Chesapeake Bay Trust Presents DNR
With $15,500 Grant For “Bay Grasses In Classes” Program
CENTREVILLE, MD (June 10, 2003) - Under sunny skies and with 40 eager school kids eagerly waiting to plant their underwater grasses, the Maryland Department of Natural Resources (DNR) was presented with a $15,500 check from the Chesapeake Bay Trust today to continue the Bay Grasses in Classes Program.
“DNR is very grateful for the steadfast support from the Chesapeake Bay Trust and gratified by the dedication shown by the many teachers and students involved in the program,” said Mark Bundy, DNR’s Assistant Secretary for Chesapeake Programs. “If the enthusiasm shown by these students is any guide, the future of the Bay will be in good hands.”
The funding will be used to provide 230 schools with the equipment and supplies they need to grow and plant bay grasses.
Bay grasses, also known as submerged aquatic vegetation or SAV, are the fundamental nursery habitats for multiple species throughout the Chesapeake Bay including fish and crabs. Current bay grass populations are less than 25 percent of historic levels, due to multiple human and wildlife impacts including excessive nutrient pollution and the destruction caused by the mute swan population.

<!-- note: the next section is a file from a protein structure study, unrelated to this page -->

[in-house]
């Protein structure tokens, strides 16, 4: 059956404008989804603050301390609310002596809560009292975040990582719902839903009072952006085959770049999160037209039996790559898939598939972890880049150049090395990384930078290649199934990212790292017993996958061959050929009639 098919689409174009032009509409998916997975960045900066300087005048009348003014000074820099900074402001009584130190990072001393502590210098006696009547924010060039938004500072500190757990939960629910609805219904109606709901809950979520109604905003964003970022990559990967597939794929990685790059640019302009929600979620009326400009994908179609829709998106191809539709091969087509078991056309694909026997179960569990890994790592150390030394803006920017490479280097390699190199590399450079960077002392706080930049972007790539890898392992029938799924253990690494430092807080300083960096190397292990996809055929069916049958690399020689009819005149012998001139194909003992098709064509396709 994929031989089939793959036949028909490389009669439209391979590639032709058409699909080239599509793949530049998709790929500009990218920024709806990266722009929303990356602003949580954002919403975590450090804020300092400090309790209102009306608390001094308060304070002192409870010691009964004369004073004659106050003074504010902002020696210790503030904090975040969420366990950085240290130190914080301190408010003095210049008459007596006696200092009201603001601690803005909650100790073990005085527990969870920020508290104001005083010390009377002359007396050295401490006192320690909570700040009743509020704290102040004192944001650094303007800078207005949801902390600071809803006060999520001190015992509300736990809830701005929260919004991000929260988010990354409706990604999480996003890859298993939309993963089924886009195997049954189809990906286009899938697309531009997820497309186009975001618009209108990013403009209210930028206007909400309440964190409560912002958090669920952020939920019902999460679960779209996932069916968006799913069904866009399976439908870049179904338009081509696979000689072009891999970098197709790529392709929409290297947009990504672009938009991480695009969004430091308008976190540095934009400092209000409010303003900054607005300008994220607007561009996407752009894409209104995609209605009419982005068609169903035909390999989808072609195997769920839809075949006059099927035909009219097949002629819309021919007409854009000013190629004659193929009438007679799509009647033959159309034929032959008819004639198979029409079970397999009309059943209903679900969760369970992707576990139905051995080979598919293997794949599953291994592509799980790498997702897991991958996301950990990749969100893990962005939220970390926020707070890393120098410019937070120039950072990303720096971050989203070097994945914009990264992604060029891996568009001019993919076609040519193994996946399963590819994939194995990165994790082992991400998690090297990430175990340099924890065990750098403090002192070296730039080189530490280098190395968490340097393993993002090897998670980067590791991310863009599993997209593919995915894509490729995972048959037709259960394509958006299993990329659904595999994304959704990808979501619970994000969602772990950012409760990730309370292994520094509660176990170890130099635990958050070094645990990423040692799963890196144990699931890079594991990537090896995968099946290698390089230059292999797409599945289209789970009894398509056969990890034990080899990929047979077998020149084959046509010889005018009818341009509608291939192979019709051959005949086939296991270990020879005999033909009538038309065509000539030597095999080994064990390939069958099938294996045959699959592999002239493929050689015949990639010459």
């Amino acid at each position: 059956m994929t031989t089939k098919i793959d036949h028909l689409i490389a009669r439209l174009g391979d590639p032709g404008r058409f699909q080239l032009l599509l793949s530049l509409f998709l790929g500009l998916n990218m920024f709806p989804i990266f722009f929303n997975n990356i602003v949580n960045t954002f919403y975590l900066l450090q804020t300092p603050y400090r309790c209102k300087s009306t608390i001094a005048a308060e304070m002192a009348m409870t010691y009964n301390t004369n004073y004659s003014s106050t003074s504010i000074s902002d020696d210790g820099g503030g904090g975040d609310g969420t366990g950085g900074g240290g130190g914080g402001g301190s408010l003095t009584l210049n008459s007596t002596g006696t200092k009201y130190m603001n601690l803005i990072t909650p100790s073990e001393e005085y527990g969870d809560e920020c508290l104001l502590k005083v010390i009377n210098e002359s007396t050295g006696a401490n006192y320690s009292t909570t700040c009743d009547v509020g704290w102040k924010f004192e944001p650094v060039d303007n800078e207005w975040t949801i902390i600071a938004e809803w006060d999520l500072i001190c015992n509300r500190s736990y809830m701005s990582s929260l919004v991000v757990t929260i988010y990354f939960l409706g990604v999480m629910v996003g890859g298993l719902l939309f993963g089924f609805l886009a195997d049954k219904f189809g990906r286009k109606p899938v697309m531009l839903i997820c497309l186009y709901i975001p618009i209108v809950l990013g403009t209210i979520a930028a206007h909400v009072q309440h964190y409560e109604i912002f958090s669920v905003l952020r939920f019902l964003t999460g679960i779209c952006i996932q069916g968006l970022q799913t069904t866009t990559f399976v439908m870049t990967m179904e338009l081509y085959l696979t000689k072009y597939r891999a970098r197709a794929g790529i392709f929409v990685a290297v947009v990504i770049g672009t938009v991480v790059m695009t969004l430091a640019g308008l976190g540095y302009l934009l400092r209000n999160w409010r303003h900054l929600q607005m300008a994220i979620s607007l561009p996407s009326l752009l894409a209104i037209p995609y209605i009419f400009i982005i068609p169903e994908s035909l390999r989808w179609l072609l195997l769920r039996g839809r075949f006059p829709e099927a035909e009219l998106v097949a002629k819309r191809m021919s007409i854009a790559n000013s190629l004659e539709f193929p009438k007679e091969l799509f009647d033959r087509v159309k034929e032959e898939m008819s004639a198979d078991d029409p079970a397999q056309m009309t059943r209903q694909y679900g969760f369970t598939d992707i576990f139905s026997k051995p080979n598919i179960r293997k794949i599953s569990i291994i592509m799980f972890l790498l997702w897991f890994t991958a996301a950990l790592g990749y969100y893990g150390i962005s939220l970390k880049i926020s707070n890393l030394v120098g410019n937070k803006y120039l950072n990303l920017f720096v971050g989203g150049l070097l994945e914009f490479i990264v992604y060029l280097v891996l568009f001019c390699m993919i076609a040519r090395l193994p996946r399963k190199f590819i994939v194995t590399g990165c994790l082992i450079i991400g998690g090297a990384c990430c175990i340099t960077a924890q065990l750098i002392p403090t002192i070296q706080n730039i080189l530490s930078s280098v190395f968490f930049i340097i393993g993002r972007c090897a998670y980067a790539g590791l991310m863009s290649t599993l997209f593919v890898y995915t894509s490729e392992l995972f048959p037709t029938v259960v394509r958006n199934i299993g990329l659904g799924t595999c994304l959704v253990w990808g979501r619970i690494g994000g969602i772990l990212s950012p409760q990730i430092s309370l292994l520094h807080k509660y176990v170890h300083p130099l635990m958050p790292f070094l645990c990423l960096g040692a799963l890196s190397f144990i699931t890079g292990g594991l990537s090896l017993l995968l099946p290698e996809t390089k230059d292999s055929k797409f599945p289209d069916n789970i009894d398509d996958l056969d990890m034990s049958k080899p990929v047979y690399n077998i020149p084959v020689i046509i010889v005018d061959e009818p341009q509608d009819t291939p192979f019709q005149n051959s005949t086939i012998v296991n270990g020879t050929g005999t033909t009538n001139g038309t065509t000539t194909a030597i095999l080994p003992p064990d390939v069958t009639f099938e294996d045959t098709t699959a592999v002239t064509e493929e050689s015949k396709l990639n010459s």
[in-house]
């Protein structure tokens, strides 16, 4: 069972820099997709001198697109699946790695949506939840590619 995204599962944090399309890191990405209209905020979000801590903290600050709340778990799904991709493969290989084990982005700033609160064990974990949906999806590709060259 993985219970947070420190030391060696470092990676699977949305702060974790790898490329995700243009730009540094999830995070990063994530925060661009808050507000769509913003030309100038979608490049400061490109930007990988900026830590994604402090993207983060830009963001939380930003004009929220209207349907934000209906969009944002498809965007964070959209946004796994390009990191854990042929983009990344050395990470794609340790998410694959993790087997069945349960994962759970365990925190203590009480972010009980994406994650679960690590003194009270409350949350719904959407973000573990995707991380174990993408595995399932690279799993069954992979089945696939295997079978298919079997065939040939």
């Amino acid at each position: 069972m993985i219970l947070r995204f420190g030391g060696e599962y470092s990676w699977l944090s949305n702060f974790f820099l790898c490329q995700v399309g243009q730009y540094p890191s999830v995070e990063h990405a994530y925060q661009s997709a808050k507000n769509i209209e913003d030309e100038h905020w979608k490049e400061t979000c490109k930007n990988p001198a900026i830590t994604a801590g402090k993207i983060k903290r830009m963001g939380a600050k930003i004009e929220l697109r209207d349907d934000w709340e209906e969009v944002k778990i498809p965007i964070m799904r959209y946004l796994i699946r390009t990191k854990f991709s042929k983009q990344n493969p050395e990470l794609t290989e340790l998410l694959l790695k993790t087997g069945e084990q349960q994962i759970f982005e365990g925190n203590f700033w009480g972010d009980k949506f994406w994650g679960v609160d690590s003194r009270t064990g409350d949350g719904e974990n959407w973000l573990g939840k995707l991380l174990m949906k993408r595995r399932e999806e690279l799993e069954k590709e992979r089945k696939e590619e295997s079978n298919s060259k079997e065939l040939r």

The Chesapeake Bay Trust, a partner in this endeavor, has awarded more than $157,000 to DNR and the Chesapeake Bay Foundation for the Bay Grasses in Classes program since its inception in 1998. The Trust has also played a significant role in funding school participation in the program, awarding 63 grants for more than $22,000 this year alone.
“The Trust's investment in Bay Grasses in Classes provides thousands of students with hands-on experiences that increase their understanding of the Bay and its watershed while helping to restore it," said David O'Neill, Executive Director of the Trust. “Bay Grasses in Classes is truly a meaningful Bay experience.”
Each year, Maryland students learn the importance of bay grasses first-hand with help from DNR and the Chesapeake Bay Foundation. Students grow bay grasses from seeds or cuttings, monitor and record growth data, and take part in transplanting them into select areas of the Chesapeake Bay watershed. By studying the ecological importance of bay grasses and actively participating in restoration, students also gain a sense of stewardship of the Bay.
Since the Bay Grasses in Classes program began in 1998, over 1,600 square meters of bay grasses have been cultivated and planted in nine locations throughout the Chesapeake Bay Watershed, involving almost 22,000 Maryland students.
Posted June 10, 2003